Sasha: I learned to play the piano when I was a kid. I would work out the melody and I knew the keys straightaway. When I started mixing records, it sounded better when I mixed the ones that worked musically. It just became my thing.
Graeme Park and Jon Dasilva were two resident DJs at The Hacienda nightclub in Manchester, and they influenced me. I noticed that they mixed acapellas into other tracks, and it just made sense. They weren’t just mixing one record into another. There was a musical flow to things. So when I started DJing myself, I had these lovely magical moments in the record booth when I was looking for that next record. I stored what works together in my brain.
Did you find the key of every track before you played it?
Sasha: I never really memorized the keys and never worked out what they were. Some DJs sat down with a keyboard and worked out what key they were in to make these flawless sets. I never did that. I trusted my instincts and my memory. I definitely think that when you base a DJ set entirely on harmonic mixing, you can miss records sometimes. Your programming can become controlled. It’s important not to let it take over. You don’t want to mix records that clash, but John Digweed didn’t really pay attention to harmonic mixing. He would always focus his attention on the energy of the song. His records had that kind of a clash in them, but the energy really worked, and he would put together these pulsating segments of our sets.
I would come on and play the music that would work melodically. When people send me links to old DJ sets, some of them were entirely in key, and some had really bad key clashes. It wasn’t that noticeable back in the day, but people really notice it much more now. People expect that DJs should mix in key. Back in the ’90s, music had such fresh energy that people didn’t care so much.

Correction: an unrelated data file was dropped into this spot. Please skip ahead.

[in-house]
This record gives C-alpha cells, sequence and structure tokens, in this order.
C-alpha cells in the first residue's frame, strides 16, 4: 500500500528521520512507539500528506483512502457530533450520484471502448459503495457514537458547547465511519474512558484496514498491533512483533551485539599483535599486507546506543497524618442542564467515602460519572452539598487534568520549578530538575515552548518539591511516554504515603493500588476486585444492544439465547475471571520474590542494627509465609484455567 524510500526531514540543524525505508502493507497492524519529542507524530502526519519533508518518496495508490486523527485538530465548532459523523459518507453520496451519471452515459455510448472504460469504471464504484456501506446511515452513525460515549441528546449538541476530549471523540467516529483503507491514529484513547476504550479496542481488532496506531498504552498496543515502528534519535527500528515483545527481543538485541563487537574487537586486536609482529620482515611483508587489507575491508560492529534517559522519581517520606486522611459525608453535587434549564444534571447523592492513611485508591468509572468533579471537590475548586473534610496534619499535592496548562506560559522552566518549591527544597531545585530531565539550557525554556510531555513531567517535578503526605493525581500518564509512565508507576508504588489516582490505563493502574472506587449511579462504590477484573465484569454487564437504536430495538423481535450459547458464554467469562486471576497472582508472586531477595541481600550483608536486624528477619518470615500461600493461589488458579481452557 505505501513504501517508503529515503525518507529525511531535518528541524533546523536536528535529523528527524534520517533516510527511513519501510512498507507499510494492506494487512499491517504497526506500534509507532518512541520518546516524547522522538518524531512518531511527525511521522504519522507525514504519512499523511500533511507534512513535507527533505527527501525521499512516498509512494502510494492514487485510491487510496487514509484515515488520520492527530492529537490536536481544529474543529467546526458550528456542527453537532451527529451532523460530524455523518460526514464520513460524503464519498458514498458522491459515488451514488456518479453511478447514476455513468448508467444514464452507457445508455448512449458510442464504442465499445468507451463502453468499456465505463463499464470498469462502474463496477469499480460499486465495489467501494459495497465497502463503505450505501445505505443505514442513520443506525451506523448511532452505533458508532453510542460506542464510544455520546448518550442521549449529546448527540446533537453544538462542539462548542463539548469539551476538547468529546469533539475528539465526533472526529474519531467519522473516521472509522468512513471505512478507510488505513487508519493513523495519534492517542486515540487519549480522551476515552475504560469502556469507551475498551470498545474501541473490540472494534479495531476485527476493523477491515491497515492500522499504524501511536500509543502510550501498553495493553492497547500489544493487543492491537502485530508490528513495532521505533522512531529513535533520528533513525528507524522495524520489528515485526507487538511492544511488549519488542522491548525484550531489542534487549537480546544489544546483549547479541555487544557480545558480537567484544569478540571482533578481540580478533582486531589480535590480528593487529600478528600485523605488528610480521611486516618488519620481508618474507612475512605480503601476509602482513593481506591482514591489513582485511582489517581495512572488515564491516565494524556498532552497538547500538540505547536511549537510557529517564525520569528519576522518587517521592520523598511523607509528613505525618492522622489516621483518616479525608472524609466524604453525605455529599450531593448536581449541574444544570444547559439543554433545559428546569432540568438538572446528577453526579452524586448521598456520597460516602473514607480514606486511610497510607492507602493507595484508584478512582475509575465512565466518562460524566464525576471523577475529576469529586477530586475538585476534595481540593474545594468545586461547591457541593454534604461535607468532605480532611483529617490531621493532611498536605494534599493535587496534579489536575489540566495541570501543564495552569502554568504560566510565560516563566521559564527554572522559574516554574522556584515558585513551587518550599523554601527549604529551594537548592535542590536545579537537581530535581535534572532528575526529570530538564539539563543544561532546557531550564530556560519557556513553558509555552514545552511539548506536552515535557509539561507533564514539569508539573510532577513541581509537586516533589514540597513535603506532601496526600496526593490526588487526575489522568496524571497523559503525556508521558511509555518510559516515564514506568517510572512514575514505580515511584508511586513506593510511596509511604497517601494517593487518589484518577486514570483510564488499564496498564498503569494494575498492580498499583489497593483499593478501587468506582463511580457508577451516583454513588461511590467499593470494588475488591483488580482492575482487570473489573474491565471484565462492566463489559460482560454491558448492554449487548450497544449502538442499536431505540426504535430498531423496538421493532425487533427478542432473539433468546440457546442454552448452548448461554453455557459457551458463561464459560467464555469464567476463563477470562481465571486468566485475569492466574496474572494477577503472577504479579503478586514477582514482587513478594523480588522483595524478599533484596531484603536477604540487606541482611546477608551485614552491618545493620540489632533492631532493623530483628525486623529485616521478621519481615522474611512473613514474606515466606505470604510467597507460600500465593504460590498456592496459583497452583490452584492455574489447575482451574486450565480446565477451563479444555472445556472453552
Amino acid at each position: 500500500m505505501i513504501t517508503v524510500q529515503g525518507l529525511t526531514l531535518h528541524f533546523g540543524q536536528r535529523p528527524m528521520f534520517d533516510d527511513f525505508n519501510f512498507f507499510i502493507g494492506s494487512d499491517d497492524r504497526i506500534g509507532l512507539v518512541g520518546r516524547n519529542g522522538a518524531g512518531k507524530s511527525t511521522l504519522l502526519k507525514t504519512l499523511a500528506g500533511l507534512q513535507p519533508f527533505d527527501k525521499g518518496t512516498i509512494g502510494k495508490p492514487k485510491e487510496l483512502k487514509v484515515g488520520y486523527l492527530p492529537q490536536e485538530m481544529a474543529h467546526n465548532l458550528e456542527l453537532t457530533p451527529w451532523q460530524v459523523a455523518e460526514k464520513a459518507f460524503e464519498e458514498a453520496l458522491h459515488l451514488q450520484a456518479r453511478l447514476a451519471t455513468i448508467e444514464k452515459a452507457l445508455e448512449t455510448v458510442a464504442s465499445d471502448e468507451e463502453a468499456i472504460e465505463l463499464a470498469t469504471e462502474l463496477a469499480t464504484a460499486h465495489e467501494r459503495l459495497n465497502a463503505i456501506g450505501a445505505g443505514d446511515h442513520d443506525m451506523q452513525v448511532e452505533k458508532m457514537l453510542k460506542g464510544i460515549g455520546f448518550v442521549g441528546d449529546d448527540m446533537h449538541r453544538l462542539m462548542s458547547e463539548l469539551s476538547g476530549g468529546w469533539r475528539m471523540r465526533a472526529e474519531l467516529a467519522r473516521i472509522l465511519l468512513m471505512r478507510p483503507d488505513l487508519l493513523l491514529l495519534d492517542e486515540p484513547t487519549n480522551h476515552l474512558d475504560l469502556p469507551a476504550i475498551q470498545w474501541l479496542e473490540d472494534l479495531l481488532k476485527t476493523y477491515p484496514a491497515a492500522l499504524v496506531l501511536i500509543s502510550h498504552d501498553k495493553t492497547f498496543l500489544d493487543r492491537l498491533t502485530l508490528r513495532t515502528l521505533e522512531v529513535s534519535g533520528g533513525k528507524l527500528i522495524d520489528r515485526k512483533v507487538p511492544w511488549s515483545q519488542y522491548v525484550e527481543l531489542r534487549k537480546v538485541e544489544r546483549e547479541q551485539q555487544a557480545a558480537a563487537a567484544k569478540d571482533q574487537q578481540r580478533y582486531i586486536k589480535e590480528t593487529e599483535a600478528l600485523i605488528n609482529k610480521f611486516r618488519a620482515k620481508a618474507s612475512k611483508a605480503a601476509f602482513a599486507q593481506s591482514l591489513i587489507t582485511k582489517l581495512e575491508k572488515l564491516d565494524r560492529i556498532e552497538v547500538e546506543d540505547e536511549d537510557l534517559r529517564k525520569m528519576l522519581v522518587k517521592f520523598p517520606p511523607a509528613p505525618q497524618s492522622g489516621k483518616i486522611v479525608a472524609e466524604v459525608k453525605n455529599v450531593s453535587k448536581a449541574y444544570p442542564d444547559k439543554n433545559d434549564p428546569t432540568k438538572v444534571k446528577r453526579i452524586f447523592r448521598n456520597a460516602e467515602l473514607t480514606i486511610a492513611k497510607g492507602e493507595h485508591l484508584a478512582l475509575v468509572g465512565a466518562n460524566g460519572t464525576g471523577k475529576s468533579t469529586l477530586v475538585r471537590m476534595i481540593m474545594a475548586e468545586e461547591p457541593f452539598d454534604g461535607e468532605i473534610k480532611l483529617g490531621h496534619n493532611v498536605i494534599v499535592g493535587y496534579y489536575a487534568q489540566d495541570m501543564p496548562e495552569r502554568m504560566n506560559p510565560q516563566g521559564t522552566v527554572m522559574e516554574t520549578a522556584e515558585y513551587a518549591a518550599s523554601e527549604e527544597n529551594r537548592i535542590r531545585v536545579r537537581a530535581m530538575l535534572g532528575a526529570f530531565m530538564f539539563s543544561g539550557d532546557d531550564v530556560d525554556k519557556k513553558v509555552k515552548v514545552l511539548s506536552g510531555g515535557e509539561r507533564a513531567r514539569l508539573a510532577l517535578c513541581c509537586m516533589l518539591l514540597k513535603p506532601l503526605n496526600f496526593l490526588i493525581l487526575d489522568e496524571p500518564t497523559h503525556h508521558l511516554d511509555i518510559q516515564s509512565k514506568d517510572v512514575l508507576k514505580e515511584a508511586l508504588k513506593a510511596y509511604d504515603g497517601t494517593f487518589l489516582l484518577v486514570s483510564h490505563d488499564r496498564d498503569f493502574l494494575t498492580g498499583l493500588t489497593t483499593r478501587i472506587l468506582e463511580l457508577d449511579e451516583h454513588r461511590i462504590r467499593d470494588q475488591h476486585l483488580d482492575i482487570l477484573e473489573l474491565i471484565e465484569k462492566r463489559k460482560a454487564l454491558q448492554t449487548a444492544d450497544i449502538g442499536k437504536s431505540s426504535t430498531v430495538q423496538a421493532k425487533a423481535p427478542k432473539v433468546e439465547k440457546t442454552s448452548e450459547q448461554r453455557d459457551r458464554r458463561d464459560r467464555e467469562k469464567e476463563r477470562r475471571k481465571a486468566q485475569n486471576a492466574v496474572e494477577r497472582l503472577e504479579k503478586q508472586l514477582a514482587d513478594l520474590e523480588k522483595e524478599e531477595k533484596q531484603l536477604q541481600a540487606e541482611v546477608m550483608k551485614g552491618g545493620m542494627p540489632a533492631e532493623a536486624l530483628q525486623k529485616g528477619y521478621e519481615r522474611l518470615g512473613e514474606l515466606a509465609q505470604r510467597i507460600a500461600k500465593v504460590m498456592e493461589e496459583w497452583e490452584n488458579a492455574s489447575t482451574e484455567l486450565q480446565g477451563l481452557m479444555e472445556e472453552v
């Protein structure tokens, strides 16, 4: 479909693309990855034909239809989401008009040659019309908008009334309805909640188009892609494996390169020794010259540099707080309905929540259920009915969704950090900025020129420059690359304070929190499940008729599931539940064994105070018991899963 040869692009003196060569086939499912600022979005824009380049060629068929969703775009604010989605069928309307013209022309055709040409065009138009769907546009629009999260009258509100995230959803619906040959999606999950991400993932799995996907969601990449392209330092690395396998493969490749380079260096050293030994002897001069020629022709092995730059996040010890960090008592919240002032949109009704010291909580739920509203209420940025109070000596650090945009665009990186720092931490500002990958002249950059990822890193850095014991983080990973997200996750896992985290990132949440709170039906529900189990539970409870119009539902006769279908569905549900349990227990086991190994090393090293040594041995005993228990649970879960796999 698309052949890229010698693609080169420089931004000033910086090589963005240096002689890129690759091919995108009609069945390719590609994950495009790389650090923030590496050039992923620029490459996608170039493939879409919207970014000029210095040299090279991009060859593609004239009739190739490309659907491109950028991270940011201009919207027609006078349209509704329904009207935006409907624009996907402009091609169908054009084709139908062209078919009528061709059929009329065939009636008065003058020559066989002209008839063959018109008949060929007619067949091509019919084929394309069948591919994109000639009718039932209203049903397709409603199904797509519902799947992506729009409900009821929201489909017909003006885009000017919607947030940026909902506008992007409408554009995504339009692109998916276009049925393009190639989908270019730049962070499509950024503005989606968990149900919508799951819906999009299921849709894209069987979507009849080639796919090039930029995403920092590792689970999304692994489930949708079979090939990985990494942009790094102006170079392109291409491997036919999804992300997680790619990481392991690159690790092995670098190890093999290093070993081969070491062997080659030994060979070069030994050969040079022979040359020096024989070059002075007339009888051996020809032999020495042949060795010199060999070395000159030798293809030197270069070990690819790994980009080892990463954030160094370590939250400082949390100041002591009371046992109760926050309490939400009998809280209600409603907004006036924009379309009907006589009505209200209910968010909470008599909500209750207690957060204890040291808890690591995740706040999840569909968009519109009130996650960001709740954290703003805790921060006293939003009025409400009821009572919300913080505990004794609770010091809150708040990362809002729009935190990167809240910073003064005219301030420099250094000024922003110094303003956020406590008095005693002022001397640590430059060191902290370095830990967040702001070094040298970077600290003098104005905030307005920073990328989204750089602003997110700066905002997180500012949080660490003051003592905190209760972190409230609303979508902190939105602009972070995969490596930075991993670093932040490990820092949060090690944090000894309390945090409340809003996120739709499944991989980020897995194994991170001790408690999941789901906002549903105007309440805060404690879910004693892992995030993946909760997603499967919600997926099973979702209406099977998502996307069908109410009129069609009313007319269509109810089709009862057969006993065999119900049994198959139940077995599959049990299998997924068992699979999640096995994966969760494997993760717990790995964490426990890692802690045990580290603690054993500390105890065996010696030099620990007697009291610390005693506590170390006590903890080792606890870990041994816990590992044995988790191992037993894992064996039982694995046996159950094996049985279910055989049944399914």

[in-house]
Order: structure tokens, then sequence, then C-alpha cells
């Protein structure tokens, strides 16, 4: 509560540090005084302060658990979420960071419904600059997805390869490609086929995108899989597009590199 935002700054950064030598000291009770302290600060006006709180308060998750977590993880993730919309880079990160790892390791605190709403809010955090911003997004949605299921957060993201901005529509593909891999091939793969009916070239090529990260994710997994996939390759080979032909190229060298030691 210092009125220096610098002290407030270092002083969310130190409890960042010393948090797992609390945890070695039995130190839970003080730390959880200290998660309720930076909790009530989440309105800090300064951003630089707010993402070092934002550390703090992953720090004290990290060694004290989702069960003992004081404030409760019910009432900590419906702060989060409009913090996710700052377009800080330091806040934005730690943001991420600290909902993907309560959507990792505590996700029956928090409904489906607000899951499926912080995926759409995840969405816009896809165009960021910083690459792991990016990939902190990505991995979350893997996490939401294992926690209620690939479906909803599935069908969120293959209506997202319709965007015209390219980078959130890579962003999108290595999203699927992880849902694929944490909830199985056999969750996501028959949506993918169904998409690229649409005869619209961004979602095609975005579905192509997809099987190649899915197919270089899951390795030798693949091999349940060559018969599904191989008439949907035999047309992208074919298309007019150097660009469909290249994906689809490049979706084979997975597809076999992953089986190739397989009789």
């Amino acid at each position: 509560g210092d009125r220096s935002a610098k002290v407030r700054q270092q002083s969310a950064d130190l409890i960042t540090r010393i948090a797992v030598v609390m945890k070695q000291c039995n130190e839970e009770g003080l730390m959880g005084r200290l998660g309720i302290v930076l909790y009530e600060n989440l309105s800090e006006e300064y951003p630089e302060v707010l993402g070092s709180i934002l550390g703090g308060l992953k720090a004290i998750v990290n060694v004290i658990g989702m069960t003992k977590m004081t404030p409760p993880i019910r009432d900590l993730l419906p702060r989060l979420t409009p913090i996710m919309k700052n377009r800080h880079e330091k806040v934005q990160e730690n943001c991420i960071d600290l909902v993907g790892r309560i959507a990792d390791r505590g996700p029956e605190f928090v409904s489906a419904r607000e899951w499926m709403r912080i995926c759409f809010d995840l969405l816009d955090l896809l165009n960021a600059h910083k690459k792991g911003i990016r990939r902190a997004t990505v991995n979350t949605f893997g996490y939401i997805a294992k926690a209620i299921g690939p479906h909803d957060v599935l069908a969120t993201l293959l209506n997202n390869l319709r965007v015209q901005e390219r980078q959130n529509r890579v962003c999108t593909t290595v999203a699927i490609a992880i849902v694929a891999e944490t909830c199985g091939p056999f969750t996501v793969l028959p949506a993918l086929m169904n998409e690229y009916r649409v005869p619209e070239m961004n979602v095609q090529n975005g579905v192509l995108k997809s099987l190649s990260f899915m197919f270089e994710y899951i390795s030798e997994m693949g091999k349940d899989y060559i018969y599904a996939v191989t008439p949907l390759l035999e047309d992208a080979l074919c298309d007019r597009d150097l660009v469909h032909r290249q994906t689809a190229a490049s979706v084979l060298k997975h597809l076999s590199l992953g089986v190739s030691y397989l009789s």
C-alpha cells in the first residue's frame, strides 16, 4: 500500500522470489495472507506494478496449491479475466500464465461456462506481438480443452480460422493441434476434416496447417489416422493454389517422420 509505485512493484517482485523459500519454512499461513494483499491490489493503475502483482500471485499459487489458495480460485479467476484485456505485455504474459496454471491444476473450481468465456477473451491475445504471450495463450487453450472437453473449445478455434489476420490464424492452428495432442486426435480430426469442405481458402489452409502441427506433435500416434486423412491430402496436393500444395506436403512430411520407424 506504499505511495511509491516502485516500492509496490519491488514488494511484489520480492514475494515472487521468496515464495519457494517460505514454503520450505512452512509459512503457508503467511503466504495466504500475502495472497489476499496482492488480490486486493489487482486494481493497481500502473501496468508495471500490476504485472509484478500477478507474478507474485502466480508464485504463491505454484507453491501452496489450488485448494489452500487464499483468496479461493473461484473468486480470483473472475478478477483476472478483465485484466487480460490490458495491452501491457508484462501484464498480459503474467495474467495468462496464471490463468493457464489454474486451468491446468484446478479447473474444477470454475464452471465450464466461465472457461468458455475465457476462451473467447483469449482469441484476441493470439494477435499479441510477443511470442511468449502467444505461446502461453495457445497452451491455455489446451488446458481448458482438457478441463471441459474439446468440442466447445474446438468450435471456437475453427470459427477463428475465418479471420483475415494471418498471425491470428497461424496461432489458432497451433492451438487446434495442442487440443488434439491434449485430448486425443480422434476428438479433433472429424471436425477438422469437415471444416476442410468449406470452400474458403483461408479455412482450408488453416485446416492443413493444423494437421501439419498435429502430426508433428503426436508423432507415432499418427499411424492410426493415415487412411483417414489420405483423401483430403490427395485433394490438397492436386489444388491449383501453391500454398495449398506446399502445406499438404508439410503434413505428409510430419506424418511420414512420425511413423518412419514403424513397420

Your mix CDs from the 1990s were an inspiration to a whole generation of harmonic DJs. How did you and John pick the tracks to put on them?
Sasha: For the longest time, John and I were focused on the same type of music. We had our style that was “our sound.” We would play a lot of records from each other’s boxes.
To put together an album, I would sit down with my record collection for a couple of weeks, pull out records and B-sides, and find tracks that worked together. When I say worked together, I mean the keys matched. We’d just sit there with piles of records and sometimes ideas would come together quickly. Other times, it would take forever to fill that space. We’d have to find that perfect bridge. A lot of these records were not found on other DJs’ mix compilations.